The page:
6.    
Lead by example
7.    
Do things regularly to improve the workplace
8.    
Pay competitive wages for great team members

I can provide a survey to your team members to determine how they view you and each other.  This survey can be conducted anonymously, but I will provide you with the results.  Knowledge will give you power to make the changes necessary to improve the productivity of your practice or business.

Because you are a follower of my blog, I will conduct this survey to your staff for FREE.  Contact me so I can help you with that first step to having better quality in every aspect of your business; as well as helping you to achieve greater ethics in the eyes of your team!

Harassment: How NOT to become TOAST!


HARASSMENT LIABILITY STEMS FROM LACK OF PREVENTION OR ACTION FROM THE EMPLOYER



Last weeks post (Click here to read) was a lesson in the two types of harassment issues that you as an employer are most likely to deal with:

  1. Hostile work environment
  2. Quid pro quo

Those two forms of harassment were defined and described for you.  In the event that a claim is brought against you (the employer), two aspects will be reviewed to determine your liability.

1. Did the affected employee issue a complaint of harassment and then suffer a “tangible employment action” soon thereafter?
2. In the event of no tangible employment action, are you able to present an “affirmative defense”?

A tangible employment action may be any of the following:

  • Denying a raise
  • Termination of employment
  • Denying access to training
  • Demotion

Bottom line, if the complaining employee suffered a tangible employment action, you as the employer will likely be on the hook for liability because it will be viewed as retaliation.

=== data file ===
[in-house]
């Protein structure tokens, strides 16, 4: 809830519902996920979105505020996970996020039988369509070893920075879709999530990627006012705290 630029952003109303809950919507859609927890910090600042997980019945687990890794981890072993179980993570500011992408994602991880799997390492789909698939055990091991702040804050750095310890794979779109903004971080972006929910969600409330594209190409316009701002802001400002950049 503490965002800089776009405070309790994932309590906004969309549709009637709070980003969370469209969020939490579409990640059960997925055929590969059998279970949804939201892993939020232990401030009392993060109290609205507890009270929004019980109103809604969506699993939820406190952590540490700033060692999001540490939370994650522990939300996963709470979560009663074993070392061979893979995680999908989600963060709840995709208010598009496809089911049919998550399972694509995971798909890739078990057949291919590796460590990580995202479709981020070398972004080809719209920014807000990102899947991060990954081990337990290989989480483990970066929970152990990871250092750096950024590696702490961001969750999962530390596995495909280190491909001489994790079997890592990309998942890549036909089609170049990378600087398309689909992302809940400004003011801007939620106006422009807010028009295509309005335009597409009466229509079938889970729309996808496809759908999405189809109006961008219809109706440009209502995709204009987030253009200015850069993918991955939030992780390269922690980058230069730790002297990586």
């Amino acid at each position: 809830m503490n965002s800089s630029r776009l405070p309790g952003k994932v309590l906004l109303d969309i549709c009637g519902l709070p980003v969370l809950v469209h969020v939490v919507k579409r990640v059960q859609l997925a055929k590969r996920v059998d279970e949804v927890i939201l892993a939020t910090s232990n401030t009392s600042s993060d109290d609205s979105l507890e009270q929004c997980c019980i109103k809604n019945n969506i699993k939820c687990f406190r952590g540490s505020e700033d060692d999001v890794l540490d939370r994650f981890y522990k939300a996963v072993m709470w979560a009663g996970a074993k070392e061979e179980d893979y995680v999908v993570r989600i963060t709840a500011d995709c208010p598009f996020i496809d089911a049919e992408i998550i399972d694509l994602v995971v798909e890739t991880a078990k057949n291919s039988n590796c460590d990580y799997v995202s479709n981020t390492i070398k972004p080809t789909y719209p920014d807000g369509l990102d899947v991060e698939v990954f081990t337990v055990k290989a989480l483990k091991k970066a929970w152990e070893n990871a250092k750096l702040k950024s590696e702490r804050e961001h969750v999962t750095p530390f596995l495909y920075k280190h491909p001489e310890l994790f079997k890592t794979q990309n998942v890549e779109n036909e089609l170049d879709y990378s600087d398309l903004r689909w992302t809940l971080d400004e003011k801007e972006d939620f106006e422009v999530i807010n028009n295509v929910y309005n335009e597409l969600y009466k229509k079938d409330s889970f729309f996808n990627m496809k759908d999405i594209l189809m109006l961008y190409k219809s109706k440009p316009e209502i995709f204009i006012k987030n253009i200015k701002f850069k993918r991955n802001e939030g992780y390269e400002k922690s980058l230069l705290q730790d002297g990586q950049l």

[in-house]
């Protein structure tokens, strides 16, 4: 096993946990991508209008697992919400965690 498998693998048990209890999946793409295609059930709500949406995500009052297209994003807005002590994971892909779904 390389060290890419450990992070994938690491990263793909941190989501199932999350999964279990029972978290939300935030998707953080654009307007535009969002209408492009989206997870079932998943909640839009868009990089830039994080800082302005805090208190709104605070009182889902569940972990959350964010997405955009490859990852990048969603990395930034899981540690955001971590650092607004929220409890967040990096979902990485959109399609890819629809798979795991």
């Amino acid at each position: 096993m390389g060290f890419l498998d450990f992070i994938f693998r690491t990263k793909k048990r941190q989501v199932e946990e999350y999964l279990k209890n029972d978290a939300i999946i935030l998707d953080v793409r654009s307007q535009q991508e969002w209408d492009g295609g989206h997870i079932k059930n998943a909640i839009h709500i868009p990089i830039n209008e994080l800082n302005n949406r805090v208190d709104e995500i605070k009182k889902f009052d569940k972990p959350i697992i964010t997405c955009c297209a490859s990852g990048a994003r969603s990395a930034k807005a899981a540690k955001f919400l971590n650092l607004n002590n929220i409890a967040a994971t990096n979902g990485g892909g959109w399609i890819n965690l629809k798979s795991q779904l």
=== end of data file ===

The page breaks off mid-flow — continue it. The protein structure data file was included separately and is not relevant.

An affirmative defense demonstrates that the employer took “reasonable care” to prohibit harassment.  Following are components of reasonable care:

  • A comprehensively written harassment policy
  • Regular communication of the policy
  • Antiharassment training
  • Investigation of complaints
  • Appropriate action taken with perpetrators when necessary
  • Periodic follow-up with the victims

If the above components are in place and the accusing employee does not avail him/herself of the proper procedures, then the employer will likely not be found liable. 


FAILURE TO ESTABLISH AN AFFIRMATIVE DEFENSE AND YOU, THE EMPLOYER ARE TOAST!

Any question as to why PREVENTION is absolutely imperative?


Now that you’re ready to listen, next week’s post will include the FIRST step toward prevention, and how you can avoid the nightmare of harassment!

Tune in next Thursday, same blog time, same blog channel for HR Thursday!

All of the facts and stats on todays post are taken from a 2010 article in Dental Economics by Tim Twigg and Rebecca Crane of  Bent Ericksen & Associates